It only took 2.5 years in this beautiful country, to finally do my first trek …..wait for it……no laughing please, because it took about 5 hours (took my friends only 3). However proud to claim, that the trek took place in the Everest region of the Solukhumbu district, so first trek done in style.
Solukhumbu is a district, located in the Eastern of Nepal, about 132km from Kathmandu. Sherpa culture is predominant in the district, the birthplace of Tenzing Norgay.
Our friend Pemba, who grew up in the area, kindly made all the arrangements and was brave enough to go on a four day road trip with us six girls. That Sherpa courage!
Here’s some of the breathtaking scenery that we drove through
A twelve hour beautiful but sometimes scary journey – where the road suddenly ends, which meant driving though rivers and landslide remnants. Still lots of fun, with playlists galore and the requisite stops for not to my liking “chiya” milky sweet tea but with food a plenty, which kept me happy.
On our early evening arrival at Phalpu, the main airport town, we headed straight to Pemba’s uncle’s beautiful home and had a delicious chicken daal bhat cooked by the housekeeper.
Benefits of being an early riser, I got to see this unveiled.
Those who know me well, know I can rarely contain my excitement quietly, so managed to wake my room mates and we then ventured through the small town that led to the famous airport and smallest air strip I have ever seen.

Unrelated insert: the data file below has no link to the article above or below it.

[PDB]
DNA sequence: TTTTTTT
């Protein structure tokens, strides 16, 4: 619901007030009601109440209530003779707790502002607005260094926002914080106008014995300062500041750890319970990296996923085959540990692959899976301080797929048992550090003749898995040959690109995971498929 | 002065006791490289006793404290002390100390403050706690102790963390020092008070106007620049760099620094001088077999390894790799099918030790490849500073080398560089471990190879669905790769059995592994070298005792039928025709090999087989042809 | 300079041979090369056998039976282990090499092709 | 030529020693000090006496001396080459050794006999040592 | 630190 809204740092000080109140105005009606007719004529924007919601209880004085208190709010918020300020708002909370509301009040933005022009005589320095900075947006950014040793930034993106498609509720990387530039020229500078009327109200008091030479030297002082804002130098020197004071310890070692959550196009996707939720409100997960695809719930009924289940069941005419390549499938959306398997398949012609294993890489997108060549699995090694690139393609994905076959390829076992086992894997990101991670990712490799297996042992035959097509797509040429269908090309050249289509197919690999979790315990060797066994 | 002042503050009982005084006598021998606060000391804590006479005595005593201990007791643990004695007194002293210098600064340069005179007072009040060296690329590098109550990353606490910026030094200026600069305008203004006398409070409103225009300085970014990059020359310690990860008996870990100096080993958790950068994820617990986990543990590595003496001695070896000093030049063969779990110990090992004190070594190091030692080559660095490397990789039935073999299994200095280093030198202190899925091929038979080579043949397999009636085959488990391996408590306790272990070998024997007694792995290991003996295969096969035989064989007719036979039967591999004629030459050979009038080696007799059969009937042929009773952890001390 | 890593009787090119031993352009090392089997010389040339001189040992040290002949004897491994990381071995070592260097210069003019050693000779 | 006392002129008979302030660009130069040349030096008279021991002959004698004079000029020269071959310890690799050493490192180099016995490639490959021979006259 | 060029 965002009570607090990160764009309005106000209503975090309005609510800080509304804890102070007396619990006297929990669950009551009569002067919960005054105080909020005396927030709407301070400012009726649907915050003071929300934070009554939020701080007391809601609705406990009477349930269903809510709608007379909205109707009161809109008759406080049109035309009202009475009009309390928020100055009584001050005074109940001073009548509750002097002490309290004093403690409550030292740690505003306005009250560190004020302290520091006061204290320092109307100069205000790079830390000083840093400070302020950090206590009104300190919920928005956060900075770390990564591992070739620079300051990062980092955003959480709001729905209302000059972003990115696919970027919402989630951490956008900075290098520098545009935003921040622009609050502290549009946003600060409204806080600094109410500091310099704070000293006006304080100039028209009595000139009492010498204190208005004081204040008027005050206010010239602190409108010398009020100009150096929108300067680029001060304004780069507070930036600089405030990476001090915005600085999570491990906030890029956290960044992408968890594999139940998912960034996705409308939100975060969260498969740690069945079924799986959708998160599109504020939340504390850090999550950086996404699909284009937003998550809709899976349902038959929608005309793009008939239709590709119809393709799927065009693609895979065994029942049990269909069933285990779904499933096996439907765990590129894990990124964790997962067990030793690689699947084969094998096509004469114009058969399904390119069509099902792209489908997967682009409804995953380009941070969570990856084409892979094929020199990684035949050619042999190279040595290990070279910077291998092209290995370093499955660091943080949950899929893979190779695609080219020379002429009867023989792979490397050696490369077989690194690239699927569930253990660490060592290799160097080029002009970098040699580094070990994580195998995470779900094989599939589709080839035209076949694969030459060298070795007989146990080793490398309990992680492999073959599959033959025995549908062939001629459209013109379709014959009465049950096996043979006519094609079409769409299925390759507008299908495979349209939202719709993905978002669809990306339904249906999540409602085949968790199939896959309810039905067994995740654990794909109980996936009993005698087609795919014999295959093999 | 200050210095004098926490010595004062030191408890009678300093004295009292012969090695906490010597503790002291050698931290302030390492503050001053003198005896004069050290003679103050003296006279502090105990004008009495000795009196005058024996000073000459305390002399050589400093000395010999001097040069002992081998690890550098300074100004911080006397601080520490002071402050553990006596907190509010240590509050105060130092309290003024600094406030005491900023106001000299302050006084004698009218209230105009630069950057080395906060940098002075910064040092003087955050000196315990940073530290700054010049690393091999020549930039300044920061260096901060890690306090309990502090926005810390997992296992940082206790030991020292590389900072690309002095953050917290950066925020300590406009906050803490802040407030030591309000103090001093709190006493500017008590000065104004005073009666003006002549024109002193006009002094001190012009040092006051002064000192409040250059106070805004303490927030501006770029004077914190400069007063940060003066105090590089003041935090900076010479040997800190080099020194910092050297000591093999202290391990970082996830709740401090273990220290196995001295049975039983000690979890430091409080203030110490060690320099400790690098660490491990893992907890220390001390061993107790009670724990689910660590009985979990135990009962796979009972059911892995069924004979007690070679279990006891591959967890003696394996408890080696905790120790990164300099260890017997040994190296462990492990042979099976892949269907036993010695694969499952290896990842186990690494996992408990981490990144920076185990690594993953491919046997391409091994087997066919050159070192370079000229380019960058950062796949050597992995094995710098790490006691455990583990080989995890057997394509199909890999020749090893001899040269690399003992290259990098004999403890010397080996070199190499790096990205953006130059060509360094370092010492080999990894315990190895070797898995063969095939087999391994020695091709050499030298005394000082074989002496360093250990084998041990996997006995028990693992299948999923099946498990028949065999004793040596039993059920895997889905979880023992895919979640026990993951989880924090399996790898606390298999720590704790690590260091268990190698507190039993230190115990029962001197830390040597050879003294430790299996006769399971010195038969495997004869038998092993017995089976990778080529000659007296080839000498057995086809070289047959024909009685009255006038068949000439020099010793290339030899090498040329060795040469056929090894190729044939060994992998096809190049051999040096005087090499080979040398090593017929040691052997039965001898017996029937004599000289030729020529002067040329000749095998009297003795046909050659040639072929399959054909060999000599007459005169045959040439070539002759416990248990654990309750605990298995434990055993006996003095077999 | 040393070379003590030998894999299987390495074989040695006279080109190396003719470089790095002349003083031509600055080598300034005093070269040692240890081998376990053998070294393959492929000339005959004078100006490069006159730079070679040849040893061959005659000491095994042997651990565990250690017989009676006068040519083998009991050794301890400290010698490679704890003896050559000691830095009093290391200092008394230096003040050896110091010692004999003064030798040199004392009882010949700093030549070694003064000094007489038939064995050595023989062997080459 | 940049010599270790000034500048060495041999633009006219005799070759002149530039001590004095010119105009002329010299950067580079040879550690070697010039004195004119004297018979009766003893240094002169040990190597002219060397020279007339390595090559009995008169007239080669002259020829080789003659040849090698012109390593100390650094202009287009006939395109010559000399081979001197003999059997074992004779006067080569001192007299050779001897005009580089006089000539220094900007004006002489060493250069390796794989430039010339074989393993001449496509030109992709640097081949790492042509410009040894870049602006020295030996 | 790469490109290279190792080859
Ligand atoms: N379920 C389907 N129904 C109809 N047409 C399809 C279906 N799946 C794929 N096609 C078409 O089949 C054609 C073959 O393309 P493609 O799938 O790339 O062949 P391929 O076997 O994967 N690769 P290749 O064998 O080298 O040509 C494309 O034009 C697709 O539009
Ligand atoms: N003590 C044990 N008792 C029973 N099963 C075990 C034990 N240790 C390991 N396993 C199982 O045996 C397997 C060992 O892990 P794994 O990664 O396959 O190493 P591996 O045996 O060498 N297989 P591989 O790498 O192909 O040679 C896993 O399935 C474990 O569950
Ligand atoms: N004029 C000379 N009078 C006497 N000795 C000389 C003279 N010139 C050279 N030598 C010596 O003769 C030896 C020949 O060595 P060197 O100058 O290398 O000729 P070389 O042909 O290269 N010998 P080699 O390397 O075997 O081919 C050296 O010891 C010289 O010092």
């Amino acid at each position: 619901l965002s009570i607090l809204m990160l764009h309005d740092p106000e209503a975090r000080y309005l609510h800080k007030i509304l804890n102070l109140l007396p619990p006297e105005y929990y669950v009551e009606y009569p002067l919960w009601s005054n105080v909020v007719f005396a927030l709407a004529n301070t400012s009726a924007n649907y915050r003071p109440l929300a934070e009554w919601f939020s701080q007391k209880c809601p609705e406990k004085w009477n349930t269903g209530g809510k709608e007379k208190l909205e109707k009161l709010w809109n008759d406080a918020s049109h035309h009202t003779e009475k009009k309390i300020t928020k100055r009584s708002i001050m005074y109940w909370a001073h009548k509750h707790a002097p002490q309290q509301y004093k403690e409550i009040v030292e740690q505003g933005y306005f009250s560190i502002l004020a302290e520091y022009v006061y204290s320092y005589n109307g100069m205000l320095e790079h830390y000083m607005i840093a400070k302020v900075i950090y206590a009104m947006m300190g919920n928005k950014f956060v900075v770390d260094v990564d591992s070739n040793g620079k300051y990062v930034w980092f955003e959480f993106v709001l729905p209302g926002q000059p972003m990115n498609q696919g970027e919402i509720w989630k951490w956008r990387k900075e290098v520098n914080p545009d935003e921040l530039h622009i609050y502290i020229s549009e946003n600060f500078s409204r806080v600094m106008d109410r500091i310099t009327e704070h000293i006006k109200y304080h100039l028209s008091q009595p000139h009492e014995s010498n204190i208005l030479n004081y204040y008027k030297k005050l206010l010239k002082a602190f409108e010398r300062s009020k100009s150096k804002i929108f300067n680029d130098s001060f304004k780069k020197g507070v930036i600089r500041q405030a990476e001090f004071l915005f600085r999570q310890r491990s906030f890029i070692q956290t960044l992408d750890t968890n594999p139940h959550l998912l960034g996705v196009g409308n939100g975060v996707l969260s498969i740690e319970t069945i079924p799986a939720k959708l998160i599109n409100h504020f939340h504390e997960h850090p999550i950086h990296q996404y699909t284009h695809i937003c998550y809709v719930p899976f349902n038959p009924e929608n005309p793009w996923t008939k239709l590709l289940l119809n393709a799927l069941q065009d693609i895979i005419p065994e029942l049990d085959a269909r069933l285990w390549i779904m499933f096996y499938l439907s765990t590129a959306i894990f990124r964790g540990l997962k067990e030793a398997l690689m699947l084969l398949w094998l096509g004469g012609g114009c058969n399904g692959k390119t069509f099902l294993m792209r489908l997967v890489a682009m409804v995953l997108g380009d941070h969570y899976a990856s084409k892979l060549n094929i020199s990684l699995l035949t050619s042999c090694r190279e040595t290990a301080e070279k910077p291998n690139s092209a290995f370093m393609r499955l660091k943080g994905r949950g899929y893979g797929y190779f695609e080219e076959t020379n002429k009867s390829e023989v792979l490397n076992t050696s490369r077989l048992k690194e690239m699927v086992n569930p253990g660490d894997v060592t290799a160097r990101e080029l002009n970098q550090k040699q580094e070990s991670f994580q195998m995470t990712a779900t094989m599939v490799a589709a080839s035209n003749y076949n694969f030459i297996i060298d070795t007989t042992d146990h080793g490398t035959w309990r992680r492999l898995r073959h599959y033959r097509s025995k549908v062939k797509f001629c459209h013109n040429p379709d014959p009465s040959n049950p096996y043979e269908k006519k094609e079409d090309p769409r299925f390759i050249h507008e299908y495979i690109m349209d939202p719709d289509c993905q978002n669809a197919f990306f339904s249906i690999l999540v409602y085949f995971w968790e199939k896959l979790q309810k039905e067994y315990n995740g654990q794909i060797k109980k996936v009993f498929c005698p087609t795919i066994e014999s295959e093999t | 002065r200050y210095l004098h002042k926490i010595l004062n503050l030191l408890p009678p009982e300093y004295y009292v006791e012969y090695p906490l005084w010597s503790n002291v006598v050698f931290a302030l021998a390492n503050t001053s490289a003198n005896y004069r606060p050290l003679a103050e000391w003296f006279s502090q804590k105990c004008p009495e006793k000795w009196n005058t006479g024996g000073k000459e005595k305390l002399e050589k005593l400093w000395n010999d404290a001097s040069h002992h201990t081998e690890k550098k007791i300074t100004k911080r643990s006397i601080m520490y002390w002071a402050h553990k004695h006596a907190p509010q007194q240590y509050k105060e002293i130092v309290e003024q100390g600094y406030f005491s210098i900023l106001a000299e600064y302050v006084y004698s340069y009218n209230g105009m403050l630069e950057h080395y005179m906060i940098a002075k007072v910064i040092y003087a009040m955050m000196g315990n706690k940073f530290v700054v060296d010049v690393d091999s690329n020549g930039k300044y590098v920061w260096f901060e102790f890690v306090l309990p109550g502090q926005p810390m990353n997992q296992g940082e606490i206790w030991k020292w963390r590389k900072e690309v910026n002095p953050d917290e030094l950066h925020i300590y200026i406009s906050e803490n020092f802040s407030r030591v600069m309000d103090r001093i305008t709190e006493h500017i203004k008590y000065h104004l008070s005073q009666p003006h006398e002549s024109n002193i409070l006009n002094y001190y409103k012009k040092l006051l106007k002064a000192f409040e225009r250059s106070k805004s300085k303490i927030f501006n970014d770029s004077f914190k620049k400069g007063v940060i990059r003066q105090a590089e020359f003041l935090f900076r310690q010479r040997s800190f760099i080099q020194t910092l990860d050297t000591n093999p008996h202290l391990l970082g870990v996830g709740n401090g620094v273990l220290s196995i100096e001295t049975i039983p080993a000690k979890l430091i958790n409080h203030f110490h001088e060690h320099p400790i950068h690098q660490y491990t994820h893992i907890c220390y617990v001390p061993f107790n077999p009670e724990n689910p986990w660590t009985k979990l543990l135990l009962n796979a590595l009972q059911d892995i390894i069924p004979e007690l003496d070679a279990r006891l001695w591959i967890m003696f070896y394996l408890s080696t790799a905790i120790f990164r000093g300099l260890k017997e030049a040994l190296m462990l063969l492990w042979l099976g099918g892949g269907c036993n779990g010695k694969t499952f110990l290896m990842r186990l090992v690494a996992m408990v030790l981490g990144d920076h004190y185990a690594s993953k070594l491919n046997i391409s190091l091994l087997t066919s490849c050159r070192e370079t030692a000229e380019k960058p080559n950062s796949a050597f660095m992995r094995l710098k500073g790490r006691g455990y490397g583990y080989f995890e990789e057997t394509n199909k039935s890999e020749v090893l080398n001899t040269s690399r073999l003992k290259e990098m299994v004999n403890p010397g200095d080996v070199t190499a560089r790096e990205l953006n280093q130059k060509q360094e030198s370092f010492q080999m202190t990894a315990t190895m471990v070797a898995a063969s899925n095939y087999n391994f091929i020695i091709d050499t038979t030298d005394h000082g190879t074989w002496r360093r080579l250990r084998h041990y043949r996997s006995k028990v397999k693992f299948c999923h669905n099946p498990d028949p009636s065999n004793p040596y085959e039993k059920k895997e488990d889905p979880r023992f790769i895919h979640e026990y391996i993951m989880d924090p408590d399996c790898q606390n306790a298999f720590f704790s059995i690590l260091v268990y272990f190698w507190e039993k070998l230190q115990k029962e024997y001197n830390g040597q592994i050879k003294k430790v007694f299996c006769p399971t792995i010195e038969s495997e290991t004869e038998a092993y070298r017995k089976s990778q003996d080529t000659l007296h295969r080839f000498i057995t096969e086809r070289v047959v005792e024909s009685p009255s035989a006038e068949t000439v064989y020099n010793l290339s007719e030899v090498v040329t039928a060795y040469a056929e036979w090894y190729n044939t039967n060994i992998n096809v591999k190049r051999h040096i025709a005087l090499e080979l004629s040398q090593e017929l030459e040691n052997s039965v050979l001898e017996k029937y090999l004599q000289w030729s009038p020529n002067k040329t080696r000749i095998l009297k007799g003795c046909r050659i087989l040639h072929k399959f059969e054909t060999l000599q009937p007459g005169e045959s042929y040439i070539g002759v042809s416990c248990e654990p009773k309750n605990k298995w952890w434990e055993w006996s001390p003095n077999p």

The group then commenced our long awaited trek to Junbesi. Ok here’s where I get to understand the appeal of trekking. One gets to walk through sheer wilderness – forests; streams; small villages; rarely meeting people; perhaps a few villagers and monks and sometimes a gigantic, momo pan contraption carrier.
Five hours later and very muddy, we arrived at Junbesi, the Sherpa village. Here we stayed with another one of Pemba’s family. His hospitable great aunt, told us how lucky we were to have such clear weather, the previous days were rainy. We were fed a banquet and even taught how to make the tasty Nasturtium pickle.
The experienced trekkers went on after lunch to a monastery higher up the mountains but Shally and I stayed in the village, visited the local monastery and played with the children.
The reality of living in such beautiful surroundings hit home, when we saw a group carrying somebody in a stretcher through the village, they were taking the injured person to the nearest hospital, back toPhalpu, the long treacherous journey being made in the dark.
The next morning we were served apple pancakes with local honey and given an interesting family history lesson. The family bid us farewell with hugs and khada (ceremonial scarves) for each of us as we headed back to Phalpu.
This time the slow coaches were sent ahead and we were lucky enough to get a further adventure, with a hair raising ride on a local tractor on the last bit of the journey at the last. Sadly no pictures, far too traumatising a ride to remember to snap the experience.
A final night’s supper. After momos, feasting on wine and the famous Solukhumbu cheese, whilst watching the stars and full moon and an early wake up to head to a view point on the drive home to see Everest and boy how lucky were we!
And many thanks to Shally for compiling this great film of our epic road trip.